After a decade of discussing possible AI takeovers, are we ready to have a 'non-human' leader?
A study in the US found that an overwhelming 87% of employees would still prefer to take direction from a human boss.
Only about one in 10 are willing to listen to a software program at work.
This sentiment is shared among employees of all age groups.
As we head into a new decade, whether we’ll see more robots actually taking over jobs can be anybody’s guess. But the study by SYKES may give us a little glimpse into the actual impact of digital disruption.
Fewer than 5% of Americans surveyed said they have faced job loss due to automation. Additionally, over two-thirds said they don’t know anyone who has lost a job due to automation technologies implemented at their place of work.
A mere 7% of workers said they know at least one person who has lost a job due to automation.
The study also found that American employees remain optimistic. Three in four employees don’t believe they’re at risk of losing their jobs due to automation anytime within the next decade.
The ones most worried about their jobs are:
- Gen Z: 18 to 24 age group (19%)
- Mix of Millennials and Gen X: 35 to 44 age group (19%)
Are employers doing enough?
While training and knowledge sessions can keep confidence levels up in transformative times, the study found that employers are not having enough conversation about the impact of automation on work.
Fewer than a quarter of surveyed workers reported ever having had discussions about the potential impact of automation.
While a worrying 61% of employees said they’ve never had any discussions about it at work.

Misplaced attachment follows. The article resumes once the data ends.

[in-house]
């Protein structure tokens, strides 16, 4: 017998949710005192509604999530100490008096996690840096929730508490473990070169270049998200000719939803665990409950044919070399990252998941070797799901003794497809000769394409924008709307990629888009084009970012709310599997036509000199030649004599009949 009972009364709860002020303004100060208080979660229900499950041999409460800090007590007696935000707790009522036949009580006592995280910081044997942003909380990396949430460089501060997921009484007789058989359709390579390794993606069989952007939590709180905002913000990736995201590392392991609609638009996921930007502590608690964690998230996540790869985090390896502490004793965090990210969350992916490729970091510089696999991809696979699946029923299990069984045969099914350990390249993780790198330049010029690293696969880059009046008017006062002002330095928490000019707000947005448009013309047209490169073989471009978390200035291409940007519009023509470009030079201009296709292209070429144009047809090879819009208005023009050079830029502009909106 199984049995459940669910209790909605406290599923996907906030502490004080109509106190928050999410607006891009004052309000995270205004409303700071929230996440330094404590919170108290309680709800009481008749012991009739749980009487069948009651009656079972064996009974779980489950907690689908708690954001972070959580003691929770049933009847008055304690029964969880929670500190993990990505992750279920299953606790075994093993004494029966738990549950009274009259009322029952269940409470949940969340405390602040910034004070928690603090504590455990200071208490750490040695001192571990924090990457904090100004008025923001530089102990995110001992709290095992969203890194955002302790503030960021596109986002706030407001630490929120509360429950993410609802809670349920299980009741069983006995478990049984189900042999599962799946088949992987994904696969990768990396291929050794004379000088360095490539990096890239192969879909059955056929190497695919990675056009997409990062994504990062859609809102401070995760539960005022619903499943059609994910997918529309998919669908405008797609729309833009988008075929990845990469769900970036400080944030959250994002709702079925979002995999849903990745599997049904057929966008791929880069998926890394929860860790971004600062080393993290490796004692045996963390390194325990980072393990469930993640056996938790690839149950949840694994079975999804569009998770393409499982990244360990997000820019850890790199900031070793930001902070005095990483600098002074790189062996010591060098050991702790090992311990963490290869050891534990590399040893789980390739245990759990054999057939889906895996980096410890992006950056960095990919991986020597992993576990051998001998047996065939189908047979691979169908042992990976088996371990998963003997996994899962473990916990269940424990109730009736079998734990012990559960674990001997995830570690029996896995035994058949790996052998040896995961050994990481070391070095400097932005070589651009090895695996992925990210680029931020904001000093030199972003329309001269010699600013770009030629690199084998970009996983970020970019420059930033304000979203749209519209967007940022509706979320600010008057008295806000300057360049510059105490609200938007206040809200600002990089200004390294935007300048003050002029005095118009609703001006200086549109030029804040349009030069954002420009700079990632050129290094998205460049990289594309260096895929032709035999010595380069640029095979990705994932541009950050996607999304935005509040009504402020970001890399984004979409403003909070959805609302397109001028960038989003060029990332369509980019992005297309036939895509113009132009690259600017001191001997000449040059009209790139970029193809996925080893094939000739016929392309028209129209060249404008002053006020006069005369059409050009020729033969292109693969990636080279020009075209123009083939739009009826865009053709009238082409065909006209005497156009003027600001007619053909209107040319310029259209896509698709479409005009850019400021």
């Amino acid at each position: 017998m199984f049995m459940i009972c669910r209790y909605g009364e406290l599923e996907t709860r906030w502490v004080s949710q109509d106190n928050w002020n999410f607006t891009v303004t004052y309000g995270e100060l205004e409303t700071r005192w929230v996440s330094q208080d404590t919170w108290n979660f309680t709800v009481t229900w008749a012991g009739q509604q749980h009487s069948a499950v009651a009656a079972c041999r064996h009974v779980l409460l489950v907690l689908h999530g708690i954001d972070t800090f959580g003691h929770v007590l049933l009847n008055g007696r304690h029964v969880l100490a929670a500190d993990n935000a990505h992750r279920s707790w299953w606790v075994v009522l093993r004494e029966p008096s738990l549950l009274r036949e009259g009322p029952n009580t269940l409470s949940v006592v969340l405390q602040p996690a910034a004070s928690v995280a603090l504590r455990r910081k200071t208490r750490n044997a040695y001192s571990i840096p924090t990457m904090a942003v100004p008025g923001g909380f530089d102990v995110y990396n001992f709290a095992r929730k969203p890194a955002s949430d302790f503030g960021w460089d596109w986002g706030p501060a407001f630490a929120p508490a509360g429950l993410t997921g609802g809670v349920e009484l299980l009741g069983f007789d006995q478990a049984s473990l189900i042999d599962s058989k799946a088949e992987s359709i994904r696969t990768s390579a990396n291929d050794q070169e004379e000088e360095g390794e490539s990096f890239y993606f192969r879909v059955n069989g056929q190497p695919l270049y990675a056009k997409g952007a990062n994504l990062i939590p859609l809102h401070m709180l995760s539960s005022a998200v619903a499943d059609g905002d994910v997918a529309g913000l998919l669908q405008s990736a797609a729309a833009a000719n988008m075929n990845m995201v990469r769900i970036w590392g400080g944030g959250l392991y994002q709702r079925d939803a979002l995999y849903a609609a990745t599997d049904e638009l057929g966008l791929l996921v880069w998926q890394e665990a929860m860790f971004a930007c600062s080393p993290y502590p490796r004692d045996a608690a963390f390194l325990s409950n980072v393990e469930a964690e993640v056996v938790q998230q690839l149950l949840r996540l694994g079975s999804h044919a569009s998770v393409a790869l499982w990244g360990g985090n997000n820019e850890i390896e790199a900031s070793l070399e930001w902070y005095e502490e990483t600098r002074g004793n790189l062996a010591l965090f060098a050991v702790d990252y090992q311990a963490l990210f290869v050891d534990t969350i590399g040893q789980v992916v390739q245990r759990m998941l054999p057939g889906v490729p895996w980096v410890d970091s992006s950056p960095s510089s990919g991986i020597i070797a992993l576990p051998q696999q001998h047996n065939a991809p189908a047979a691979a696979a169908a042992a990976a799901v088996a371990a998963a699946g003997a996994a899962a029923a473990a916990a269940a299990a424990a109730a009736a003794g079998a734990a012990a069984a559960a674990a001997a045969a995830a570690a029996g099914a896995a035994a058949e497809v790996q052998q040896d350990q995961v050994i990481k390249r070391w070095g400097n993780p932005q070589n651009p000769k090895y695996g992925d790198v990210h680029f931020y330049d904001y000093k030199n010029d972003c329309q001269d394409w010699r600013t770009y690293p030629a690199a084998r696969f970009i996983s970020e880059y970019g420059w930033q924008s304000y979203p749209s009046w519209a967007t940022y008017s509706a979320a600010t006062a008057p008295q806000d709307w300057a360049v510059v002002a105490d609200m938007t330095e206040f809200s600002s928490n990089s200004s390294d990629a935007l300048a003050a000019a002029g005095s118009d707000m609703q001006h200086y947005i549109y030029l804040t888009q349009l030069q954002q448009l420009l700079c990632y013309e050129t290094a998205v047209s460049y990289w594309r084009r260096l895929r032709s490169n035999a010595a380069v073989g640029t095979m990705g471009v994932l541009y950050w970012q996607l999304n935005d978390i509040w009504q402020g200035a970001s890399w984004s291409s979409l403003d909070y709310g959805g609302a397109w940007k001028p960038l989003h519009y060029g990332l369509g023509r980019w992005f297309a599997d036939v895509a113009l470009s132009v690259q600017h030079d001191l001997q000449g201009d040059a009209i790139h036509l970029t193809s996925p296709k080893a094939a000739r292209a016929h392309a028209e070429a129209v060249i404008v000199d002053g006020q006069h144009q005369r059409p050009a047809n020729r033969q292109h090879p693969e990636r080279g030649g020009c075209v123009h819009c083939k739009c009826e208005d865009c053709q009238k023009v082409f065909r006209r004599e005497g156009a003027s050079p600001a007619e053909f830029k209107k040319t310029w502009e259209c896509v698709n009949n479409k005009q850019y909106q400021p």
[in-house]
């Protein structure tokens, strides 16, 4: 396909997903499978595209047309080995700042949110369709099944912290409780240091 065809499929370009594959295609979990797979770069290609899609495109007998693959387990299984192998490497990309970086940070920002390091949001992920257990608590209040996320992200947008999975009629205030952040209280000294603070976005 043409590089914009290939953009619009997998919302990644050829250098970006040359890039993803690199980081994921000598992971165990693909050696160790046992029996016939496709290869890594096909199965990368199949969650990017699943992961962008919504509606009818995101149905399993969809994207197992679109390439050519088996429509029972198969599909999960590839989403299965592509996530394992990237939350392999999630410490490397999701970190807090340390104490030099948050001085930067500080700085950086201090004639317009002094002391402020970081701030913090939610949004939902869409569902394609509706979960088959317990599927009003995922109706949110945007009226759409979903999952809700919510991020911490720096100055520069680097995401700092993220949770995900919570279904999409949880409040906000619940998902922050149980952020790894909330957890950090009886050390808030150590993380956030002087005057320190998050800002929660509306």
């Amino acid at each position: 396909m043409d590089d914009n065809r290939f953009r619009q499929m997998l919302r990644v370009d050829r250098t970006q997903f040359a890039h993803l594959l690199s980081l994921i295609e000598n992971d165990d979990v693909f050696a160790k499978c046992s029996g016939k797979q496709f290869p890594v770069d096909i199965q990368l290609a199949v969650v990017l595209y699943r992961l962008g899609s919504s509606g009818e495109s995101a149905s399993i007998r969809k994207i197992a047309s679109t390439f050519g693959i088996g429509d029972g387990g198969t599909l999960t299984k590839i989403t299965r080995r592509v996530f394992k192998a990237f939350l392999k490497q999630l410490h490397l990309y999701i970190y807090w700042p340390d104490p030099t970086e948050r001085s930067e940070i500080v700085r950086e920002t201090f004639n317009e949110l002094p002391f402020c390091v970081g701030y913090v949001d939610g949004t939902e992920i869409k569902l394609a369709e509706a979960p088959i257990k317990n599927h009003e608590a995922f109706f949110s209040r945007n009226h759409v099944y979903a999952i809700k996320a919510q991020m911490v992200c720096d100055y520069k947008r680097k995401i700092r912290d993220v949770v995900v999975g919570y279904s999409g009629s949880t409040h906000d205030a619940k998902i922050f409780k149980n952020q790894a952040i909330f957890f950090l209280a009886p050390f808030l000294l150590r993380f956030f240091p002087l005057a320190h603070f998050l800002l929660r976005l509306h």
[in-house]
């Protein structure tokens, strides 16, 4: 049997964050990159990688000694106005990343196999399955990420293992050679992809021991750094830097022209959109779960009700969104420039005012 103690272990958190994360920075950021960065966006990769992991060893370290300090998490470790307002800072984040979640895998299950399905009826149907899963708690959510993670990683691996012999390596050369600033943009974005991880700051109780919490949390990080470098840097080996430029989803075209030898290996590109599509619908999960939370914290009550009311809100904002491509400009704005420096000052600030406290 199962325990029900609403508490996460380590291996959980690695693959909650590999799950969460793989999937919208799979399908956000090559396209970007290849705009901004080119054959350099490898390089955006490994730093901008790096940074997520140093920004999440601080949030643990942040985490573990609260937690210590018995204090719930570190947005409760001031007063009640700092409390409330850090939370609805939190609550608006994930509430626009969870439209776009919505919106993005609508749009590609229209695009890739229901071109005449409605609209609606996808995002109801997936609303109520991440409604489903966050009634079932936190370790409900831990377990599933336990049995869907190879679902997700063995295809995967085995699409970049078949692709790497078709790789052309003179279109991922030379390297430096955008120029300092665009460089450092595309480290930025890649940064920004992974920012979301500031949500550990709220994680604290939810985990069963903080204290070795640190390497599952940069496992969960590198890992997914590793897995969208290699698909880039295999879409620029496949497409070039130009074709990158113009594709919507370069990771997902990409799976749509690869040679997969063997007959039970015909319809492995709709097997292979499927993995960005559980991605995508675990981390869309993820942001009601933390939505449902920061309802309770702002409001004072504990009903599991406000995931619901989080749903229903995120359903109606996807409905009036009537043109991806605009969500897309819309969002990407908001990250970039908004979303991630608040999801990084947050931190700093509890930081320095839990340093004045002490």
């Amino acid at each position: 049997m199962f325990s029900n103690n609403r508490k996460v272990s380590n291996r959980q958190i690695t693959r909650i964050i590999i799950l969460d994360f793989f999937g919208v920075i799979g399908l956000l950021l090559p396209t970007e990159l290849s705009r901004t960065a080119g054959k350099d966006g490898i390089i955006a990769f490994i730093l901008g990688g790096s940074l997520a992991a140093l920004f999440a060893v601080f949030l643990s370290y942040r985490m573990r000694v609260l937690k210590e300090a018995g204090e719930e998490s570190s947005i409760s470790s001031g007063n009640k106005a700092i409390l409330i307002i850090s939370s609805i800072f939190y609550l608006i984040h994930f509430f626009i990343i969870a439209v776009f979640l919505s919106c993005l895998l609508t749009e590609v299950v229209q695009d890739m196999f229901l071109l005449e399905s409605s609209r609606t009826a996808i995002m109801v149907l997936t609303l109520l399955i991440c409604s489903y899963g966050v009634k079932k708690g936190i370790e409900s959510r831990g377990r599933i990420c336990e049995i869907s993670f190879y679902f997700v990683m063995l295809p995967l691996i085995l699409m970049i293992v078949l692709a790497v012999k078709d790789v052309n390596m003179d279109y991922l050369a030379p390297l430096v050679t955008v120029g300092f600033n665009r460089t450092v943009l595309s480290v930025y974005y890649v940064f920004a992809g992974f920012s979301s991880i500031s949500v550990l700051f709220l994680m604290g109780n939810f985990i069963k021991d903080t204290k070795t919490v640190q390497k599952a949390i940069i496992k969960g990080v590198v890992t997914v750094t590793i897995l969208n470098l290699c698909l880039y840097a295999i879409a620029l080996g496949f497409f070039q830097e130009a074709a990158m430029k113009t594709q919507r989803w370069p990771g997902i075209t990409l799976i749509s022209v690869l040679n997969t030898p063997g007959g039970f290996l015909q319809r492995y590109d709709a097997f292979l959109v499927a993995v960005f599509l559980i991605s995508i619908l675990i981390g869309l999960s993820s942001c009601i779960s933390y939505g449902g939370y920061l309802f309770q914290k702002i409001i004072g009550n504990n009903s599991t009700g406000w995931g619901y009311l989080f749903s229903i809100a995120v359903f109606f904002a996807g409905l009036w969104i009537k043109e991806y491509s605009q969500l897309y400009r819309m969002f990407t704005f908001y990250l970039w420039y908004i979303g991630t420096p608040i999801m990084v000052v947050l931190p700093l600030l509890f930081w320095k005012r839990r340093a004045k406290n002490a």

Gen Z-ers reported having some kind of discussion around the topic more than any other age group surveyed (28%). Of employees 54 and older, only 16% indicated having had these conversations.
Thankfully, majority (58%) of employees said their companies provide some form of training to help them keep current.
Despite this, it might still be lacking, as about four in 10 employees are finding their own means to keep informed of changes in workplace technologies and learning to use the tech through independent research.
Another 39% plan to take advantage of more professional development opportunities at work. While just 11% of employees said they plan to take formal college or vocational upskilling courses to stay current with the rapid changes at work.
Employees embarking on personal upgrading by age group:
- Gen Z: Most keen on keeping current, with 21% have plans to jump back in the classroom
- Gen X: 32% have no plans yet
- Baby Boomers: 41% have no plans yet
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